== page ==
The current frontrunner for the 2012 Republican Party nomination is a 65-year-old black man. Sure, we could talk about how this is a fluke, or how “Herman Cain” is just how voters tell pollsters “I don’t know what to do yet,” or how this is all part of Mitt Romney’s Rube Goldberg plan to become president. All of that may be true, later. For now, the GOP’s current frontrunner is a 65-year-old black man.
Seriously. In three of the last five national polls, Cain has tied or surpassed Romney. In Public Policy Polling’s survey, which dug a little deeper, voters were asked to narrow the field to just Romney and Cain. Hypothetically, Cain led Romney by 12 points. Republican voters really, really like Herman Cain. For the first time since the abortive Colin Powell draft of 1995, a black candidate has led a few polls for the GOP presidential nomination. And Cain, unlike Powell, is serious about this.
What does it mean? According to Michael Steele, the first black chairman of the Republican National Committee, the answer is … not too much. Is it promising? Sure. But let’s not get carried away.
“I think Herman’s doing well on the power of his ideas, his vision,” says Steele. “I’d say to Republicans: ‘Look—he’s not a cosmetic fix who’s going to ameliorate that ugly stripe that black people see when they look at you. You’ve got that because over the last 40 years, you've done jack to empower them.’ People need to be careful, not to come at this with the attitude that it’s going to fix their image. It's offensive to Herman. It’s offensive to me as an African-American.”
Still, even if this is one big distraction on the road to the Romney inaugural, Tea Party organizers are loving it. Cain became a national figure because he teleported around the country speaking at every anti-tax event that would have him. He was out there swinging and laughing when Tea Partiers were accused of racism. Now, Tea Partiers want him to be president. Who’s calling them racist now?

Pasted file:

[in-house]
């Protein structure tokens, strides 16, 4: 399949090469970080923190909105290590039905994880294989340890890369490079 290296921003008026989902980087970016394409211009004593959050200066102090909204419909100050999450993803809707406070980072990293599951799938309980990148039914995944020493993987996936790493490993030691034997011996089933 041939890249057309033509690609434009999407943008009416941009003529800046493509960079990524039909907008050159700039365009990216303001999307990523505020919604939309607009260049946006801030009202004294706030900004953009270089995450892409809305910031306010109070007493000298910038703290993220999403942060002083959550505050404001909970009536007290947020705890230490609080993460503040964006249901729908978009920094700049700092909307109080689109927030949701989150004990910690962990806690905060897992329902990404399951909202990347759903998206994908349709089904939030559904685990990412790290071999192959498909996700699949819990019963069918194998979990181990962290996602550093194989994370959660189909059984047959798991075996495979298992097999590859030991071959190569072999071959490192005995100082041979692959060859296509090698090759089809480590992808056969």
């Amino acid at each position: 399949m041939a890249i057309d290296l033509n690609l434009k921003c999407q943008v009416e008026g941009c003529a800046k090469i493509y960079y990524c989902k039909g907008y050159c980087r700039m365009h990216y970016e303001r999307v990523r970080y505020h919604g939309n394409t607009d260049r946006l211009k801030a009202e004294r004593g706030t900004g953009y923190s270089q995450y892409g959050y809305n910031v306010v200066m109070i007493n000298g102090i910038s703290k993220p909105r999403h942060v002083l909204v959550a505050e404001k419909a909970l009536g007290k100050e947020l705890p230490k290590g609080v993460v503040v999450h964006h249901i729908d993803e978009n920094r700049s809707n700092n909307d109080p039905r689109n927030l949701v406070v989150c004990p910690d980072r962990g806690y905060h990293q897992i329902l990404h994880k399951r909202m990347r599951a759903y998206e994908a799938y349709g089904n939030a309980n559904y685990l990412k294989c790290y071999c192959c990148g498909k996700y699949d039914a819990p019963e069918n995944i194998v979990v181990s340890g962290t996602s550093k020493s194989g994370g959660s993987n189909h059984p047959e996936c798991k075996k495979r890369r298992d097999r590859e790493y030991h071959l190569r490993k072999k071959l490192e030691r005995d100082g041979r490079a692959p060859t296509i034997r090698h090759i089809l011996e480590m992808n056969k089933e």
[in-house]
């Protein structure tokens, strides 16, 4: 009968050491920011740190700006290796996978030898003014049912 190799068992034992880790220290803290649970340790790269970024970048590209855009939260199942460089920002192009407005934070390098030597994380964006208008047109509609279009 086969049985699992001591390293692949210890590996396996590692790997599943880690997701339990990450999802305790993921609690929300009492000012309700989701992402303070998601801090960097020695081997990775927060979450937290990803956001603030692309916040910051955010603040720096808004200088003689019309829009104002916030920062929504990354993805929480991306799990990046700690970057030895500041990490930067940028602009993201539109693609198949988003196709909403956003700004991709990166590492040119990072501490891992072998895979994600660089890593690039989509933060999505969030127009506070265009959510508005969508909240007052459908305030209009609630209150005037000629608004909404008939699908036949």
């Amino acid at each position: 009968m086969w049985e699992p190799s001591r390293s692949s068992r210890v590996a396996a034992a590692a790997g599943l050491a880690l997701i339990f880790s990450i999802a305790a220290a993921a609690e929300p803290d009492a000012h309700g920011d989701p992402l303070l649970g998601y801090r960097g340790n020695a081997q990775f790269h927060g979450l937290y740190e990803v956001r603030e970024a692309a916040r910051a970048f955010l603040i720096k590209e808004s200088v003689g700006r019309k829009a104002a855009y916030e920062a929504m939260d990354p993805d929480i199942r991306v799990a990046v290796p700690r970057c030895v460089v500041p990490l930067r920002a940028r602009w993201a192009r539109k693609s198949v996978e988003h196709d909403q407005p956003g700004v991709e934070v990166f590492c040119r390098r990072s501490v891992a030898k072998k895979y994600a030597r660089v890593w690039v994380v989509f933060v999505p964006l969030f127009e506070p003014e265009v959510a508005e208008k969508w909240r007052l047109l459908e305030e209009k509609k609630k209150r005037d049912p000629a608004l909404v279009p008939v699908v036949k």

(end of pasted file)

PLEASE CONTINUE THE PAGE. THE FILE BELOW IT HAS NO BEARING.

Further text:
“This proves that the Tea Party doesn’t count color against candidates,” says Brendan Steinhauser, the coordinator of state campaigns at FreedomWorks. “So Rep. Andre Carson says the Tea Party wants to lynch black people. What does he have to say if Cain gets the nomination? It certainly disproves this idea that the movement is racist.”
Every time some annoying reporter or pundit or talking head or political scientist mused about the Tea Party and race—why did these people dislike President Obama so much?—the movement would point to a crop of black politicians, like Rep. Allen West, who were right in line with them. They were talking up Cain when editors were wasting space on Tim Pawlenty. Andrew Breitbart, the conservative-media entrepreneur, remembers what happened when he closed out an election-fraud-phobic “True the Vote” conference this year in Texas.
“I posited the Cain-West or West-Cain ‘All Black, All Tea Party’ ticket,” he says, “and there was a spontaneous standing ovation of epic proportion.”
You can’t overstate how much the “racism” stuff irritates the sorts of conservatives now backing Cain. They were hit with it throughout 2009. In 2010, after a Capitol Hill rally to stop the health care bill, Carson and other members of the Congressional Black Caucus accused them of using racist insults; people like Breitbart fought for weeks to get stories about this debunked and retracted. Now they can point to polls that show them backing Herman Cain. “They made these charges that the Tea Party was racist, or Astroturf, or gun nuts, or all the other pejoratives,” says Sal Russo of the Tea Party Express. “The charges were all bogus.”
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